Although the Narcotic Drugs and Psychotropic Substances (ND&PS) Act, 1985 lists poppy as a contraband substance known for its psychotropic effects, poppy plants are being extensively cultivated in the interior hilly areas of Manipur. Poppy plantation in Manipur is illegal and punishable.
There have been many reports of destroying hundreds of acres of poppy plantations every year by slashing of poppy plants by the law enforcement agencies particularly Narcotics and Affairs of Border (NAB), and Manipur Police including even Central paramilitary forces.
However, there has been no significant report of arrests of poppy farmers and award of punishment thereof in Manipur on the pretext that cultivators or owners of poppy plantations cannot be identified or established yet.
Interestingly, Manipur Police has appealed to 16 village chiefs of Kangpokpi district to furnish alternative means of livelihood instead of illegal poppy and cannabis (ganja) plantation to the concerned district superintendent of police.
Reports say the appeal has been made by the Director General of Police, LM Khaute to the village chiefs during an extensive meeting held at the police headquarters (PHQ) in Imphal on September 15. The meeting was organised in an effort to prevent illegal poppy and cannabis (ganja) cultivation in the district as part of the Manipur Government’s ‘War on Drugs’ campaign initiated by Nongthombam Biren in 2017 after he became the Chief Minister of Manipur. A series of such meetings are being held for different districts.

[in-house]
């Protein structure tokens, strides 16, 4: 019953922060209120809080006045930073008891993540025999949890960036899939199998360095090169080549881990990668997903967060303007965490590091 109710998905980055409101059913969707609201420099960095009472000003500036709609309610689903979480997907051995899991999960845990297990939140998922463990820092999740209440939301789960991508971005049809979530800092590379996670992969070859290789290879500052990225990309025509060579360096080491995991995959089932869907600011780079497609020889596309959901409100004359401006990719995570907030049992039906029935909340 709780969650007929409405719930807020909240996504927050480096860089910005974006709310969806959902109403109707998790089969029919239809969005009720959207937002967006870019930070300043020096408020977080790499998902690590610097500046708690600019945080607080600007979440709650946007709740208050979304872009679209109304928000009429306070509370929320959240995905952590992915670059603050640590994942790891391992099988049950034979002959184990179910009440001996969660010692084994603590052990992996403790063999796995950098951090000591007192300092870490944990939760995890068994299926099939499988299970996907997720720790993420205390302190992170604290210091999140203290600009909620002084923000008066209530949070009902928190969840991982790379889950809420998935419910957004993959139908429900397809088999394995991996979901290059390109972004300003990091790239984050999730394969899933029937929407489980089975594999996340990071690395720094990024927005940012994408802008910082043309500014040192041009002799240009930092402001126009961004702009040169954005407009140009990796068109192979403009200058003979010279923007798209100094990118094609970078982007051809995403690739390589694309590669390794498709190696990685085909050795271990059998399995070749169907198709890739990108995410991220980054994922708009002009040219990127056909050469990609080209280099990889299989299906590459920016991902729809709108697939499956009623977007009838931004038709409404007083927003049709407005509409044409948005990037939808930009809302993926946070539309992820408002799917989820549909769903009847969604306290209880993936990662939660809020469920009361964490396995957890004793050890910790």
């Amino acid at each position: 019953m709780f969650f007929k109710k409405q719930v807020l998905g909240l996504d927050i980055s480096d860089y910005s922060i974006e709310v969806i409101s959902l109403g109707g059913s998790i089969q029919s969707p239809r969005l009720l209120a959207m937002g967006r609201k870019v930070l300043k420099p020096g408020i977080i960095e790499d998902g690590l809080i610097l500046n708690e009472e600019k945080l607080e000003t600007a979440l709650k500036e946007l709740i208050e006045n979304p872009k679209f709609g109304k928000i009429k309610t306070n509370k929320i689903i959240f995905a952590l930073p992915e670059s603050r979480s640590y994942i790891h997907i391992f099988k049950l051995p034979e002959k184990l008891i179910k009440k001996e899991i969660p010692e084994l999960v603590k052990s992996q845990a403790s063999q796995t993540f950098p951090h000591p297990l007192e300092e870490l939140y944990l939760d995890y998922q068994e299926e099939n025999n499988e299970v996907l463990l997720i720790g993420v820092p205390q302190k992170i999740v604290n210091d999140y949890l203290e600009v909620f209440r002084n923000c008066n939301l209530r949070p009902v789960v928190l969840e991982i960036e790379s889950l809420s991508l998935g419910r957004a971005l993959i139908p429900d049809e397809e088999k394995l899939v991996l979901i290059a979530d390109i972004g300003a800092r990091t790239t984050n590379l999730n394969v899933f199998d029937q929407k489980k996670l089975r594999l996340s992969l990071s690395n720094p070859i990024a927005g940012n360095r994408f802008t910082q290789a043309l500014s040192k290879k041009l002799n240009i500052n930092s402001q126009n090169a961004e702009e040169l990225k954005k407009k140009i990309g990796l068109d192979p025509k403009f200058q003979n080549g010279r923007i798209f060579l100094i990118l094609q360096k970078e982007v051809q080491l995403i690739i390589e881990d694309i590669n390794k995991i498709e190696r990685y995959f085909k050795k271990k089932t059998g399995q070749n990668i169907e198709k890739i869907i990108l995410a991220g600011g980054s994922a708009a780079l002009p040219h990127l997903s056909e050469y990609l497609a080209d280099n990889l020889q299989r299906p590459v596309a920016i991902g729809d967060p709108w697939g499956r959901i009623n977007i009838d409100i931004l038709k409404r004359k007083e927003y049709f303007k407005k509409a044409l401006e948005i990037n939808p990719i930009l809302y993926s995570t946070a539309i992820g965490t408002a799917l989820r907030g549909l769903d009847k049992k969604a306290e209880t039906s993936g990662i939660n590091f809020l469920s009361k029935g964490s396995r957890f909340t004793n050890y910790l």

Further, an appeal was made to the village chiefs to neither cultivate poppy nor encourage/cooperate on poppy plantation. The village chiefs were told to cooperate with the state police in the war on drugs with the aim to make a drug-free state.
Notably, reports say the chiefs of 16 villages of Kangpokpi district, who attended the meeting, shared their grievances and strongly requested to provide alternative means of livelihood and development works in the villages. Penal provisions under NDPS Act for cultivation or involvement in the illegal plantation of poppy or cannabis (ganja) were also explained to the village chiefs.
Now, in various rural hilly areas of Manipur, the poppy plantation can be found growing barely a few kilometres from residential areas and even within sight of our naked eye from the highways.
However, unfortunately no poppy cultivator or owner of the poppy plantation has been booked under the NDPS Act.